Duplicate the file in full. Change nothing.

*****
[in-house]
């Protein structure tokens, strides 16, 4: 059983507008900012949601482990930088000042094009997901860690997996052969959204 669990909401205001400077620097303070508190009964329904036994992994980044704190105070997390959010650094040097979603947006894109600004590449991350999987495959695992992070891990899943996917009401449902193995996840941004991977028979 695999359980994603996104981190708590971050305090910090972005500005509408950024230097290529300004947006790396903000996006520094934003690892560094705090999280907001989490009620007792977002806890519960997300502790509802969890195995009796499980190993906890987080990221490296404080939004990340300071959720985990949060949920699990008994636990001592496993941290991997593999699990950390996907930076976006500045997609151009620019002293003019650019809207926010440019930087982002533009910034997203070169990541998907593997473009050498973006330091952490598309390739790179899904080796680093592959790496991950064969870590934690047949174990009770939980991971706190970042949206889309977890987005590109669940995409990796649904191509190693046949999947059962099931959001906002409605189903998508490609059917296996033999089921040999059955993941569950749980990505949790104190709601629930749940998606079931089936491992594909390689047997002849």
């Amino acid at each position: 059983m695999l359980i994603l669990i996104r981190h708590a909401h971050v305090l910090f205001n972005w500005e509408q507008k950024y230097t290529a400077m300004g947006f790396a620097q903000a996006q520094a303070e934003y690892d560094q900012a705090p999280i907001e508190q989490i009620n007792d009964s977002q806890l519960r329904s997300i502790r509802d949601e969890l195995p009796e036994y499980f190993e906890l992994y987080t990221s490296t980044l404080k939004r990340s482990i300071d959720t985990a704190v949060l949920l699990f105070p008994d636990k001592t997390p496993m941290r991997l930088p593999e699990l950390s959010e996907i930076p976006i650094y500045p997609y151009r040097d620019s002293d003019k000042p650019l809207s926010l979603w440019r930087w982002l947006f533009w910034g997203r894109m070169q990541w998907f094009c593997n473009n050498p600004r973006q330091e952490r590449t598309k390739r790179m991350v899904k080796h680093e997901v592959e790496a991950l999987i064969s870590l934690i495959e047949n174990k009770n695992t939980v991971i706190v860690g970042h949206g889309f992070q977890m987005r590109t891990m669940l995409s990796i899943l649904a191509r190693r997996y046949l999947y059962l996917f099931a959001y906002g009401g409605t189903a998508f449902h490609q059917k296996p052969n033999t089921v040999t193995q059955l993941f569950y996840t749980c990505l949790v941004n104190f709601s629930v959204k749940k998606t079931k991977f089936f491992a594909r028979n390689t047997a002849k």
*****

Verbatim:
[in-house]
């Protein structure tokens, strides 16, 4: 059983507008900012949601482990930088000042094009997901860690997996052969959204 669990909401205001400077620097303070508190009964329904036994992994980044704190105070997390959010650094040097979603947006894109600004590449991350999987495959695992992070891990899943996917009401449902193995996840941004991977028979 695999359980994603996104981190708590971050305090910090972005500005509408950024230097290529300004947006790396903000996006520094934003690892560094705090999280907001989490009620007792977002806890519960997300502790509802969890195995009796499980190993906890987080990221490296404080939004990340300071959720985990949060949920699990008994636990001592496993941290991997593999699990950390996907930076976006500045997609151009620019002293003019650019809207926010440019930087982002533009910034997203070169990541998907593997473009050498973006330091952490598309390739790179899904080796680093592959790496991950064969870590934690047949174990009770939980991971706190970042949206889309977890987005590109669940995409990796649904191509190693046949999947059962099931959001906002409605189903998508490609059917296996033999089921040999059955993941569950749980990505949790104190709601629930749940998606079931089936491992594909390689047997002849």
């Amino acid at each position: 059983m695999l359980i994603l669990i996104r981190h708590a909401h971050v305090l910090f205001n972005w500005e509408q507008k950024y230097t290529a400077m300004g947006f790396a620097q903000a996006q520094a303070e934003y690892d560094q900012a705090p999280i907001e508190q989490i009620n007792d009964s977002q806890l519960r329904s997300i502790r509802d949601e969890l195995p009796e036994y499980f190993e906890l992994y987080t990221s490296t980044l404080k939004r990340s482990i300071d959720t985990a704190v949060l949920l699990f105070p008994d636990k001592t997390p496993m941290r991997l930088p593999e699990l950390s959010e996907i930076p976006i650094y500045p997609y151009r040097d620019s002293d003019k000042p650019l809207s926010l979603w440019r930087w982002l947006f533009w910034g997203r894109m070169q990541w998907f094009c593997n473009n050498p600004r973006q330091e952490r590449t598309k390739r790179m991350v899904k080796h680093e997901v592959e790496a991950l999987i064969s870590l934690i495959e047949n174990k009770n695992t939980v991971i706190v860690g970042h949206g889309f992070q977890m987005r590109t891990m669940l995409s990796i899943l649904a191509r190693r997996y046949l999947y059962l996917f099931a959001y906002g009401g409605t189903a998508f449902h490609q059917k296996p052969n033999t089921v040999t193995q059955l993941f569950y996840t749980c990505l949790v941004n104190f709601s629930v959204k749940k998606t079931k991977f089936f491992a594909r028979n390689t047997a002849k």